Second Sight - A “Trapper” detective story
Some people use alcohol to numb their senses, I use it to enhance mine.
I was born without the ability to feel emotions but as a child I quickly found out that a few sips from my father’s secret liquor stash levelled up my physical senses to the point where it seemed as though I had a sixth sense.
My mother calls it ‘second sight.’ My father calls it a curse. He would know.
I take another swallow of the amber liquid I keep concealed inside an old fashioned flask. No one uses them anymore, but I enjoy the feel of the slim metal container tucked inside my jacket pocket. I suck in my cheeks as the liquid burns my throat. It’s homemade liquor like my father used to make, but stronger. I cough and my eyes water but it’s still not enough.
”Dammit,” I mutter and twist off the Instant Sight Identification lens from my eye. Without the lens, we can’t physically see anything. No one can. And only the privileged, rich or those born to protect are given the option to purchase the ISI lens. But even blind I can feel him… rippling along my skin like the barest whisper against my neck or—
”Hey, Trap?” Dana touches my shoulder from behind and I jump.
I turn around and reattach my lens. My partner’s dark expressionless face shines slightly in the light of the moon, but I still feel the hint of a smile she’s hidden behind her stark professionalism.
So I’m not broken.
”Got anything?” She asks. I shake my head. The warmth of the alcohol has already dimmed. I want— no, need — another sip but I rake my shaky hand through my hair instead.
”He’s close. I feel him.“ I feel him like he’s a part of me. But I don‘t tell her that.
“I just can’t get any other read on him. And this damn thing—” I shake my ISI like I’m trying to dislodge a pebble in my shoe. The lens rattles in its frame attached to my eye socket, making my eyes water.
“—cost our department fourteen million to invest in.” She finishes my sentence with a wry smile.
I shrug. “Well, I think it hinders more than it helps.” I turn and watch our team with their ISI lenses focusing and refocusing as they walk in circles around the latest victim. She looks no more than 20. 25 at the most. She’s victim number fifty, but the Lens says she’s Jilly. She was found fully clothed but without shoes, curled in a fetal position on the asphalt outside an old fashioned ice cream shop. No blood. No sign of any struggle. And according to the ISI lens, no trace of any DNA. Anywhere.
”How do you know it’s a ‘him?’” Dana’s tone is curious. Quiet. I’ve learned how to read her through her vocal inflections since her face rarely betrays anything. Or maybe it’s just because I can’t tell. She doesn’t know about my disability but I know she suspects something. Her persistent questions make my brain ache but she’s my partner so I tolerate her more than I tolerate most.
”Just a feeling,” I tell her, but I know my answer won’t satisfy for long.
”Jacob Trapper,” she grips my forearm so hard I actually wince. ”Come with me.” She’s suddenly dragging my 6’3” frame behind her. I could pull out of her grasp or plant my feet but her insistence is pulsing along the arm she’s holding.
She’s on to something.
I follow her 20 feet or so down an alley away from our team. She finally stops beside a dumpster; the old fashioned metal kind with a hinged lid. The smell of rust and rot is heavy here, but it’s an old smell. Decades old. No one has used this dumpster in a long time. But someone was here. Recently.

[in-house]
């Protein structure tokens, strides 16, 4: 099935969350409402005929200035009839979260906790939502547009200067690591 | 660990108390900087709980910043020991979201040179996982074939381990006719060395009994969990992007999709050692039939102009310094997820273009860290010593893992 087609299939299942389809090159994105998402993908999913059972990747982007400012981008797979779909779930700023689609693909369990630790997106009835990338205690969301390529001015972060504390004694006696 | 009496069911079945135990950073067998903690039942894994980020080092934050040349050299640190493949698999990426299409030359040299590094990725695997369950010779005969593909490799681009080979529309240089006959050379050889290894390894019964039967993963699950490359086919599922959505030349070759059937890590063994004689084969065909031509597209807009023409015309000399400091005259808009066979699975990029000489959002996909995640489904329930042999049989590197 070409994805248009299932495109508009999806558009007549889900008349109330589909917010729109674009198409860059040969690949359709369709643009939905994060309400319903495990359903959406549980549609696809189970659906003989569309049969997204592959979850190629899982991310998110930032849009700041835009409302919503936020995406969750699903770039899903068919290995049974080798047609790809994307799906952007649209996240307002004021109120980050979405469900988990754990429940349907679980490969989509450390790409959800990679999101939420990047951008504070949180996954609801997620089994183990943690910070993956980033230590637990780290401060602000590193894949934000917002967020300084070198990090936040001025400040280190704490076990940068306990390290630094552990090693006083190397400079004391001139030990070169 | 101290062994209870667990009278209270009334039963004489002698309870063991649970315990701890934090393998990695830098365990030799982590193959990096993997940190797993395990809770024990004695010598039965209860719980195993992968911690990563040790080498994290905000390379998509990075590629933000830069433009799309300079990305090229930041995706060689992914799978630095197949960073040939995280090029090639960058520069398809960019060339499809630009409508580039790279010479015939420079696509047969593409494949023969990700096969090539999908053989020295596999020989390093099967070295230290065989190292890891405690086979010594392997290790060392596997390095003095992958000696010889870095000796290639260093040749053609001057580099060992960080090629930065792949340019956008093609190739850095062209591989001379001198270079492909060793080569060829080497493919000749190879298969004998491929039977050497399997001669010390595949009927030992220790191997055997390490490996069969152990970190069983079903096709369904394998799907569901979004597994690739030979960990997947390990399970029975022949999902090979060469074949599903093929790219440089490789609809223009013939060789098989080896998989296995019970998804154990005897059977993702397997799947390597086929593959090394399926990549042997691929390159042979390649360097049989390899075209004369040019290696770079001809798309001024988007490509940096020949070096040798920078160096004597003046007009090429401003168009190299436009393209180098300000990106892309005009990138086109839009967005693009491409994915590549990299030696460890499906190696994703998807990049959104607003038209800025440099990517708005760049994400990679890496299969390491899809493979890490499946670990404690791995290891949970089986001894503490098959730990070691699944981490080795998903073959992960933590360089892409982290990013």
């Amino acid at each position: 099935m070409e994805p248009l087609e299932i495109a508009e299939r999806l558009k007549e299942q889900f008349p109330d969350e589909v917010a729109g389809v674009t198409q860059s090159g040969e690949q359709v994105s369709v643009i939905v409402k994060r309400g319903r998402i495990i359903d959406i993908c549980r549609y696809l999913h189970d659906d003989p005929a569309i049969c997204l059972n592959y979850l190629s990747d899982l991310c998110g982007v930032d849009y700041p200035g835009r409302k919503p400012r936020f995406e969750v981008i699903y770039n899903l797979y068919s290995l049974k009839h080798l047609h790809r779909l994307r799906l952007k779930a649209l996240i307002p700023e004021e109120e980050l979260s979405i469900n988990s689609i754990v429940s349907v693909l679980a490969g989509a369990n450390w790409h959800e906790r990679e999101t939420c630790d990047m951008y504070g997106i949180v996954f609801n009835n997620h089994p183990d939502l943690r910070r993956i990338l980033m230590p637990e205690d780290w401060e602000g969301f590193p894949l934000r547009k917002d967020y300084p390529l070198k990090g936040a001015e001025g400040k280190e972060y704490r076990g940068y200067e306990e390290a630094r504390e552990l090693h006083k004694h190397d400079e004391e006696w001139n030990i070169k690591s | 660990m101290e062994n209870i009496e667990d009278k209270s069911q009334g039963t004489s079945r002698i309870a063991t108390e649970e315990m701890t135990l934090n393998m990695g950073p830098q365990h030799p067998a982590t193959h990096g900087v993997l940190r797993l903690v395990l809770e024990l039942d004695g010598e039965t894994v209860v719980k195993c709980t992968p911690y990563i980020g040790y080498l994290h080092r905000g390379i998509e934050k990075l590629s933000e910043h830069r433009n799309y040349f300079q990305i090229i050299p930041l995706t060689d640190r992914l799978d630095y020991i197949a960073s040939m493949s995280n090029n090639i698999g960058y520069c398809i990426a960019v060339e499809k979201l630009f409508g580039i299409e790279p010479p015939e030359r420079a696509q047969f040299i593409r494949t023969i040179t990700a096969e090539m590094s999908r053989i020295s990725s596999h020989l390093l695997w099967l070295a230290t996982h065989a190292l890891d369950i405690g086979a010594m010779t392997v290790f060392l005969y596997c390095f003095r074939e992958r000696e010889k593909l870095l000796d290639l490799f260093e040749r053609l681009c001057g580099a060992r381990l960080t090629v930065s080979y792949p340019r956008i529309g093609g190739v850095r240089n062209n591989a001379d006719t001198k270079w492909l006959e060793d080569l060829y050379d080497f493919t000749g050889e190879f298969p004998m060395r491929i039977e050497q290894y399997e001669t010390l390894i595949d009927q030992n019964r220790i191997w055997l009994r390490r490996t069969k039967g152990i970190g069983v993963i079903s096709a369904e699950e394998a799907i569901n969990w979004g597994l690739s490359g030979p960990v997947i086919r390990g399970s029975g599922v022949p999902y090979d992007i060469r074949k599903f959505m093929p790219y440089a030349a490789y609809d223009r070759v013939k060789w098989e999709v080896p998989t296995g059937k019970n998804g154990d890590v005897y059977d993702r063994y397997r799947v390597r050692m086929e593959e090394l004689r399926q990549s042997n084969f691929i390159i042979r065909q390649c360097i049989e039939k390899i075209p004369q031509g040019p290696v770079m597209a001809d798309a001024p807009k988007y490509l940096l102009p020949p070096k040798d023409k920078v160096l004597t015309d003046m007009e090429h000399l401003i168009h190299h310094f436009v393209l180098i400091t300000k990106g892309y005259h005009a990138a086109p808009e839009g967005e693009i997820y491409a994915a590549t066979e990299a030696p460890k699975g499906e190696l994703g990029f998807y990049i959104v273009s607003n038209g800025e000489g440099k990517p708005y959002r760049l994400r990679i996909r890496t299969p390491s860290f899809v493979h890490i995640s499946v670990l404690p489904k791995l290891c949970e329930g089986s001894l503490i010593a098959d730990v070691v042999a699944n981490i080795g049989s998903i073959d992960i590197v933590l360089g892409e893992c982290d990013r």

My scalp prickles like it always does before I notice something.
“What is it, Trapper?” Dana lets go of me but keeps close. Her perfume nearly obfuscates the scent I‘m trying to lean into. I wag my head back and forth, like a bloodhound picking up a scent trail. I’m aware of how strange I look, I saw myself on someone’s ISI lens playback once, but I don’t care. Something smells familiar. No, not something. Someone.
I look down at Dana. In the darkness of the alley her face is almost completely hidden. The pit in my stomach grows and my mouth is cottony as my mind grapples with the identity of the killer. His form drifts in and out of my mind. An apparition.
”You need another drink?” Dana’s whispered question slams into me. She knows. Of course she knows. Even though my homemade liquor is crafted without its traditional telltale scent, she knows. She presses something cool and hard into my hand. It’s not the canteen from my jacket pocket, it’s much smaller like a vial.
“It’s over 90% proof,” she whispers. “Go ahead. It might help.”
I pop the top and down the contents in a second, scrunching my eyes against the acrid burn.
And then I see it. Or rather, I see him. The killer. The one we’ve been chasing for years. The murderer no one has been able to track, trace or even identify. Until now.
He’s evaded every detective and every Instant Sight Identification Lens because he’s like me. He doesn’t need one. He’s old school. Even choosing to leave his victims in locations like this old ice cream shop… places that look like they’ve been pulled from history books.
And just like that, the old scent of his aftershave washes into my mental focus, pulled up from my memories and pushed into the present where I can smell it right now. It co-mingles with Dana’s flowery scent and I suddenly feel ill. I’ve never fainted before in my life, but I think I might right now.
I manage a single word before everything goes dark.